What can a mortgage broker do for you?
I’m not sure where to start. There is so much to offer. Nadeem Basaria is someone who believes in family, friendship, community, honesty, and service. It’s just part of who he is. He is also a licenced mortgage broker.
When I first met Nadeem years ago, he was a mortgage specialist with TD Bank. After dealing with clients that didn’t fit into a bank’s lending criteria, Nadeem decided to venture out on his own.
“As a broker I can shop around for my clients. Some clients who are self-employed or don’t have the right number of years of employment history, or the correct amount of savings for a down payment, do not qualify for bank mortgages, others would like to negotiate a better rate. These are the things that an independent broker can help with,” says Nadeem. “At the bank, I was a mortgage specialist. To be a broker I had to return to school. It took several years, but it was beneficial as I now have an understanding of the full spectrum of the business. I know what the rules are for all borrowers, across all the institutions and private lenders.”
“In Canada there are an average of 40-50 different lenders. Although I have access to all of them, I do tend to deal with a select few. By dealing with specific institutions, I can offer volume discounts to my clients as we are putting together up to 50 deals a month. That can amount to several basis points in my client’s favour.”
“I’ve been independent for 16 years now. My licenced is regulated by the Financial Services Commission of Ontario. I’ve seen the market through many cycles. It means I can confidently discuss all outcomes and reference to specific challenges such as the market collapse in 2008 and even the recent changes brought on by Covid-19,” says Nadeem. “Buying a house is likely the biggest transaction any of us will do. The next would be refinancing, which many are doing now to take advantage of our current low interest rates.”
Mortgage brokers vs banks
After talking to Nadeem, I decided to look into the business of mortgage brokerage. I was surprised to find how much the market had shifted over the years. In 2003, 26% of the total mortgage market was handled by brokers, now it’s 47%. Banks still retain 53%, but that number is shrinking every year1. If you look at specific sections of the market, the numbers are even more telling; for first time home buyers, mortgage brokers command 55% of the market2.
The main difference between banks and mortgage brokers is that banks offer only their own products, while mortgage brokers can present multiple mortgage options. Interestingly, many chartered banks sell through mortgage brokers including TD Bank, Scotiabank, and CIBC. (Nadeem did indicate that he tends to deal with TD and Scotia). The role of the independent brokers is to negotiate the lowest rate for you; or if you fall out of the coveted sphere of bank criteria, they also have access to lenders who specialize in servicing people with adverse or poor credit ratings. They can advise you on which lenders will consider your case, and which will not, based on your individual circumstances.
The second big difference is that a broker will take the time to help you through the whole process, always looking at the loan from your prospective. As a client of a mortgage broker, you fill in one form. The broker does the rest including consulting you on your personal situation and providing you with the details on various lenders, as well as discussing the pros and cons of fixed versus variable rates, or open versus closed mortgages as they apply to you and your specific situation including your tolerance to risk. They will also go through what cancellation or pre-payment policy is attached to each mortgage and what that can mean for you.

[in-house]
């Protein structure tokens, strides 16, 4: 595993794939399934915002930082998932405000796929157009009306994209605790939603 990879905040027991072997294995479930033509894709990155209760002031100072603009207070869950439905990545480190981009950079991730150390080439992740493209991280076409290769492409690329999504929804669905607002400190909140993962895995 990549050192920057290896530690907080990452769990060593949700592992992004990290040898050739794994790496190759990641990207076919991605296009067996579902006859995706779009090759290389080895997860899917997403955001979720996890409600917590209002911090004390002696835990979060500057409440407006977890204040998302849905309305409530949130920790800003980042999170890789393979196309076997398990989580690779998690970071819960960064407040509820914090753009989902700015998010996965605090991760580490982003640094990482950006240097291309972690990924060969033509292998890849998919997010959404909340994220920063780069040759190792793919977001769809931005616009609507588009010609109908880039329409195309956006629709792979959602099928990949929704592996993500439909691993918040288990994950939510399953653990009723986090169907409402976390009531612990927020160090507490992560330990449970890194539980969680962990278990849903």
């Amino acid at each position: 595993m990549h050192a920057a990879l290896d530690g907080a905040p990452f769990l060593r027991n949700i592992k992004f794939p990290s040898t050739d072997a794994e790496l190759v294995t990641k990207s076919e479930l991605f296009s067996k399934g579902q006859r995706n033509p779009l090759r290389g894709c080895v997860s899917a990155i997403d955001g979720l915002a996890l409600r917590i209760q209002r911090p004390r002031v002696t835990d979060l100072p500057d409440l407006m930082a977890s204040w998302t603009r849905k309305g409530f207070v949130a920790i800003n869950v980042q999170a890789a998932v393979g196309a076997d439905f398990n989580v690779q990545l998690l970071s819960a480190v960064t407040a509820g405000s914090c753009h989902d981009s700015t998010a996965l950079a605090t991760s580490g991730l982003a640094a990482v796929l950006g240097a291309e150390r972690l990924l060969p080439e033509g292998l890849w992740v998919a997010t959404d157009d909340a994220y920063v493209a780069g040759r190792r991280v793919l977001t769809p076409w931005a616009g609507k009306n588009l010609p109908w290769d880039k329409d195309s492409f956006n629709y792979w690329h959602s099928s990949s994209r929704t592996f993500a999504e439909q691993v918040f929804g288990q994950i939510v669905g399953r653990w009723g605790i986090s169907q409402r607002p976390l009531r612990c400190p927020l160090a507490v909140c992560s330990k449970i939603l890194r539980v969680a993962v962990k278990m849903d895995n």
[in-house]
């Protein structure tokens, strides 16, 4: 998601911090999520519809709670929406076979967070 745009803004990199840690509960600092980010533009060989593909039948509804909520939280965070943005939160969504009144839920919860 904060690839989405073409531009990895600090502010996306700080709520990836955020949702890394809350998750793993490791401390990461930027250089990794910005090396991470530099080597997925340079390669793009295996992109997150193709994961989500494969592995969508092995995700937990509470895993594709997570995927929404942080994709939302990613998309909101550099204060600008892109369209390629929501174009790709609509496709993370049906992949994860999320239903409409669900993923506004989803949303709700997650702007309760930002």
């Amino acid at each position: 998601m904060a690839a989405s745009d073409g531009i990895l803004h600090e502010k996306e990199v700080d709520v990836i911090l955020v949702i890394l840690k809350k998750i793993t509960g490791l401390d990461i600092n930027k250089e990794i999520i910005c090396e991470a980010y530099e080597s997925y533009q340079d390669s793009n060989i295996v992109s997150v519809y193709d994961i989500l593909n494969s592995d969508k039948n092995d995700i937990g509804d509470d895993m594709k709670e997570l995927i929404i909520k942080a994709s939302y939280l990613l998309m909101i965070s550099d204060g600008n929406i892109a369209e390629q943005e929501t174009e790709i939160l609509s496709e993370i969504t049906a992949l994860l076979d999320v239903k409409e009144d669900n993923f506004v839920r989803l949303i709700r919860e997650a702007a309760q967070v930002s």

So how does a mortgage broker work for me? How much does it cost?
As a licenced mortgage broker working with A-list lenders (banks), their services are provided at no cost to you as they are paid by the lender after the mortgage closes. There is, in fact, a form the broker must sign that ensures no additional fees are charged.
If you are someone who requires less traditional financing options, B-lenders or private lenders, then there could be fees. Your mortgage broker will explain what fees are applied to your circumstances.
What difference can a few basis points make?
There are a variety of simple mortgage calculators available. I played with https://www.cchwebsites.com/content/calculators/CAMortgageLoan.html
Based on a mortgage of $1.2 million with a down payment of $200,000 and a 25-year mortgage amortization with a 5-year term, the difference between 2.5% and 2.75% is $37,636 in total interest charges. Monthly, that is a difference of $125.45 in your mortgage payment.
If you are planning on refinancing, the numbers could be even greater. If you negotiated your mortgage in 2015, your rate may be significantly higher than what is available today. Your house has also probably increased value which means you could refinance for more money allowing you to do the home improvements you’ve been thinking about.
If you’d like to explore options, Nadeem can be reached at 416-999-6840. His business tagline – “mortgage experience you can depend on” tells the story. As I said at the beginning Nadeem believes in family, friendship, community, honesty, and service. Everything you’d want in a mortgage broker who is working for you.
FSCO Licence # M08003489
1. 2019 CMHC survey: https://www.ratehub.ca/bank-vs-mortgage-broker